I can’t help but respect a band that can pack a lot of great ideas into just a few short minutes, and Brooklyn based duo Hanford Reach do just that on their delightfully dystopian new single. ‘Winston Smith’, named after the protagonist of the ever relevant 1984, is a curious little psychedelica cocktail. It has some great trippy guitar work  and some simply fantastic percussion but also brings something else to the table, some hard to define aura. It starts with the kind of light and airy vibes you’d expect from a psychedelic song, but as it progresses the bleak lyrical content seems to sow seeds of darkness within the music itself. Even then, it seems too bright and vibrant a track to depict a world so sombre, but that’s how it fits so well with 1984. You’re shown this cheerful veneer but you can’t escape this primal feeling, this tingle across your skin, that there’s something lurking beneath it all.

Top Tracks: Cavey – About To Start

God, they don’t make them like this anymore. That is, “they” being everyone other than London based quartet Cavey. An absolute masterclass in old-school soul and blues, ‘About To Start’ details the less glamorous side to life as a musician. At its climax the track shifts from a timeless blues solo, to an energising rush of brass, before bringing the whole thing down with softly spoken vocals and gentle jazzy piano. It’s like going from wowing the main stage to serenading some private VIP lounge in the span of a few seconds. This is the kind of song that just transports you somewhere else, mind, body and soul. Press play, close your eyes, and suddenly you can feel the warmth of some crowded jazz club, smell rising smoke from cigarettes and candlelight, and picture the band onstage putting on one hell of a show.

Top Tracks: James Edwyn & The Borrowed Band – Quoting Sagan

I love a video that tells a story, and in the case of ‘Quoting Sagan’ the visuals offer a glimpse into how the song itself came to life and into the people behind it. The band’s river cruising imbues a sense of wanderlust; but instead of a journey for the journey’s sake we get a slow and serene voyage through still waters and picturesque scenes, taking the time to bask in the surrounding beauty. The very act itself of cruising down the river, and the shots of the old-school keyboards with their walls of switches and dials, gives the feeling of being rooted in another time. It fits perfectly with the warm vintage glow of the song itself. Charming visuals aside, this heartwarming Americana track offers some sublime splashes of soul, a gorgeous rise and fall, and easily some of the best percussion I’ve heard all year. A real gem on all fronts, this Glaswegian outfit share such a feast for the senses with their latest single.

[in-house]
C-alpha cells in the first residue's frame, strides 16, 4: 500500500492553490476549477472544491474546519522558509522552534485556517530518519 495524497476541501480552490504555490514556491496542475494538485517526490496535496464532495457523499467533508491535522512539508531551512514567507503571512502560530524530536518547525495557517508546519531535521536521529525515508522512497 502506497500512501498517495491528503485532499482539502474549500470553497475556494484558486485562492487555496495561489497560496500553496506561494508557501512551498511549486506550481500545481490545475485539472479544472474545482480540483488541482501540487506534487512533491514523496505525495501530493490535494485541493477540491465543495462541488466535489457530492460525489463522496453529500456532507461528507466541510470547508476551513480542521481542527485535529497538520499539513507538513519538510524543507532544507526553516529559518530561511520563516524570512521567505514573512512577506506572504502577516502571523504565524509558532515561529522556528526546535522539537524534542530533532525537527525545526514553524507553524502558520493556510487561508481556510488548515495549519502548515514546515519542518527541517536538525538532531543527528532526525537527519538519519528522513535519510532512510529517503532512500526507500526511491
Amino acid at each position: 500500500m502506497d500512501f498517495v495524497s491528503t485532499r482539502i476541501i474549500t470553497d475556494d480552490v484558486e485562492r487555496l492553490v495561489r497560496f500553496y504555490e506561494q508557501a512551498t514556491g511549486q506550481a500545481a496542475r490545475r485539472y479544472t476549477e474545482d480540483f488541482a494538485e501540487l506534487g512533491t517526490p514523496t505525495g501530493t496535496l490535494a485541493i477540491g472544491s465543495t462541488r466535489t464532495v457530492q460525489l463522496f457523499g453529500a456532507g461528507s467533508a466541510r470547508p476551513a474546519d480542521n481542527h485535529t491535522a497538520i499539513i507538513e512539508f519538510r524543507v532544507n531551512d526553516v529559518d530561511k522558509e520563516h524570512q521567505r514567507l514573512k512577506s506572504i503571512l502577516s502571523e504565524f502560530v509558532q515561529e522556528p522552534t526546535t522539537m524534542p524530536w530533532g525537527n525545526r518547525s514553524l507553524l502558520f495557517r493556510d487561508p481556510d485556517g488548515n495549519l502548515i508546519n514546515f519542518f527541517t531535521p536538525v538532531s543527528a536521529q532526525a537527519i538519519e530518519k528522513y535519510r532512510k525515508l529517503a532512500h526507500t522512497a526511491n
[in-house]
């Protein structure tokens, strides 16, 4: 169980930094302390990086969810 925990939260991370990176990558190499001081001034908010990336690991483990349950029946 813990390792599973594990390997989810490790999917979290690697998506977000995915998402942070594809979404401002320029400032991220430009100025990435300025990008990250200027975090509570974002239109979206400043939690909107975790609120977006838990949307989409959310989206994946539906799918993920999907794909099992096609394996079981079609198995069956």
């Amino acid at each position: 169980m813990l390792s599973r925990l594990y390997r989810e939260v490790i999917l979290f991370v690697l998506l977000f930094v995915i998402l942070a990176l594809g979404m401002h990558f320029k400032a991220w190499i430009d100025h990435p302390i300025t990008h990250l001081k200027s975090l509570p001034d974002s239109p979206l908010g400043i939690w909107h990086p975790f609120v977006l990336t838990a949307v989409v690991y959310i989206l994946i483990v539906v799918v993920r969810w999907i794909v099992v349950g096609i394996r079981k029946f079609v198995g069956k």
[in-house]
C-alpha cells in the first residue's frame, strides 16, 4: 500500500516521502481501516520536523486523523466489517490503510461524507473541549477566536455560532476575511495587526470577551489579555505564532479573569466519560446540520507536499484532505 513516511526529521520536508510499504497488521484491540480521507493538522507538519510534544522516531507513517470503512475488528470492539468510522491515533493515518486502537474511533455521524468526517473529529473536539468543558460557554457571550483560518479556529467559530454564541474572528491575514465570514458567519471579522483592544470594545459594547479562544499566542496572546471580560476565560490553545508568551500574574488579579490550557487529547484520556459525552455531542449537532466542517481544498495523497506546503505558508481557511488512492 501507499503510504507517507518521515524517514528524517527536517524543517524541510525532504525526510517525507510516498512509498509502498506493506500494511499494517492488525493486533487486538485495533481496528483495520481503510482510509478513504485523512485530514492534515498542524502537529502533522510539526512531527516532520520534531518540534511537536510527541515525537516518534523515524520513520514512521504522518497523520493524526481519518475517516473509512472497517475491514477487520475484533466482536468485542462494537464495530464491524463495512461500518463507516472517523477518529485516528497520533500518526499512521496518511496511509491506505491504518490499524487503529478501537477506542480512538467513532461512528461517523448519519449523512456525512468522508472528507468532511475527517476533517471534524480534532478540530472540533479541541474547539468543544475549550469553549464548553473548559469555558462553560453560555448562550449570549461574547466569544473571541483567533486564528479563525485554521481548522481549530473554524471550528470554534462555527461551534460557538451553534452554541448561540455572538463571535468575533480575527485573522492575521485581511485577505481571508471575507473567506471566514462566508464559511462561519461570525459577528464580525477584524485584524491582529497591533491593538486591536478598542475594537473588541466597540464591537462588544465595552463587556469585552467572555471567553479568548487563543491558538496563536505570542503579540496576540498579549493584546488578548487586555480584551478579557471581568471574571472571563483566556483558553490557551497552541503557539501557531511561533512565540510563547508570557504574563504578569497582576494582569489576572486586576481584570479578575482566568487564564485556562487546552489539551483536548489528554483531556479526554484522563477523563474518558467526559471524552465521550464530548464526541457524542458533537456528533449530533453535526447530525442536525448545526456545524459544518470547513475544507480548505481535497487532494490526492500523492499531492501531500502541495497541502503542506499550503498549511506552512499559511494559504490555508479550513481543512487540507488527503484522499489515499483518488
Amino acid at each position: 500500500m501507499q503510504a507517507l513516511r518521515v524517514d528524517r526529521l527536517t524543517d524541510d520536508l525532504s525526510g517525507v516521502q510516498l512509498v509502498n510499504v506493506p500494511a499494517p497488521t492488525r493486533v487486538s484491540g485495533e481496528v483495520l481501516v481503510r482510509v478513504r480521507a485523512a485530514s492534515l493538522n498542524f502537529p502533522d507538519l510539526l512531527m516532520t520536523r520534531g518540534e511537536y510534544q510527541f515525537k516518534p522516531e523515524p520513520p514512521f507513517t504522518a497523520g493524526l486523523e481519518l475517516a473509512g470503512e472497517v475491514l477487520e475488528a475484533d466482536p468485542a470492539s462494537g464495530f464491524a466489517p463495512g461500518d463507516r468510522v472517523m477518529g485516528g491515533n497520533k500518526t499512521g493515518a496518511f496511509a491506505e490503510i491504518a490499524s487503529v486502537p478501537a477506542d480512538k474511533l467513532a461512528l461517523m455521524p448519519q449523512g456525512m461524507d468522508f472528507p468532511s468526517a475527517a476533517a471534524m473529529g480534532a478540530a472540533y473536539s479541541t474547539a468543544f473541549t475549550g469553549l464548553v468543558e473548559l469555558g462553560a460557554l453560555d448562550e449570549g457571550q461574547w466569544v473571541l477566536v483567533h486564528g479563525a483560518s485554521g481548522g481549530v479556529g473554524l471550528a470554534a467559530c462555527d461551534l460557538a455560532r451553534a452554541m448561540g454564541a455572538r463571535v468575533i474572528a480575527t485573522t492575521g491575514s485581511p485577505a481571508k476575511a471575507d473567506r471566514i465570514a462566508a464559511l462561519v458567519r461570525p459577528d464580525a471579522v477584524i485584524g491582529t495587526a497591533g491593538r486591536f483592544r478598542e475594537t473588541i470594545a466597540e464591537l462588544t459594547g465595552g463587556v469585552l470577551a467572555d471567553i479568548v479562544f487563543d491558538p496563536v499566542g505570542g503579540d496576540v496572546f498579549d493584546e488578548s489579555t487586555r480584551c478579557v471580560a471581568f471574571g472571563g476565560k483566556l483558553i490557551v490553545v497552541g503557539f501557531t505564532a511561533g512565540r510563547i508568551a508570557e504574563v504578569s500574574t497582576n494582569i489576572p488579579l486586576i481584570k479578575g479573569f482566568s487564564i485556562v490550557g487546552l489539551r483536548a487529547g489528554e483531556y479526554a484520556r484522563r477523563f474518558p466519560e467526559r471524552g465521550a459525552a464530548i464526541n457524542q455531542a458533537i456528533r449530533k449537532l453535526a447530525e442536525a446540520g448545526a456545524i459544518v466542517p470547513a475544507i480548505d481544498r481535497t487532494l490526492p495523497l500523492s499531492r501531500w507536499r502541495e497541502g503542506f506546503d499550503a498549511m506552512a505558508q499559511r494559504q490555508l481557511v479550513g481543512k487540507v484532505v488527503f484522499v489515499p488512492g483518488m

Top Tracks: Fractal Cypher – From The Above And To The Stars

If you’re a fan of intricate musicianship and immaculate production then do I have a treat for you. Canadian prog metal outfit Fractal Cypher are truly firing on all cylinders with this dynamic new djent inspired track, perfect for fans of TesseracT and Periphery. ‘From The Above And To The Stars’ is taken from their upcoming EP Prelude To An Impending Outcome, out 8th November, which features four tracks that each explore a different facet of progressive metal. This taste of what’s to come boasts soaring melodic vocals, complex rhythms, snarling riffs and stunning futuristic visuals. Fractal Cypher have taken the most prominent sound of modern progressive metal and have condensed it down to capture exactly what the style excels best at in a single epic track. Just imagine three more songs with the same drive and purpose as they explore three vastly varying, but no less impressive, styles and you start to see what makes their new release so compelling.

A Blogger’s Life

iphone notebook pen working

Photo by Negative Space on

A month ago I found myself meeting the artists behind some of my favourite music that I’ve written about over the past couple of years. When I was writing about their music it never really registered that my words might actually make a difference. Even when writing about music that you love and feel a deep connection to there’s still a real disconnect at work. So to have artists tell you in person how much your comments mean to them, and even quote them back to you word for word, was such a moving and gratifying encounter. It’s one of the many reasons that night was the highlight of my year. However, to then sink back into the daily grind, I found myself dwelling on the ordinary, everyday struggles.  Continue reading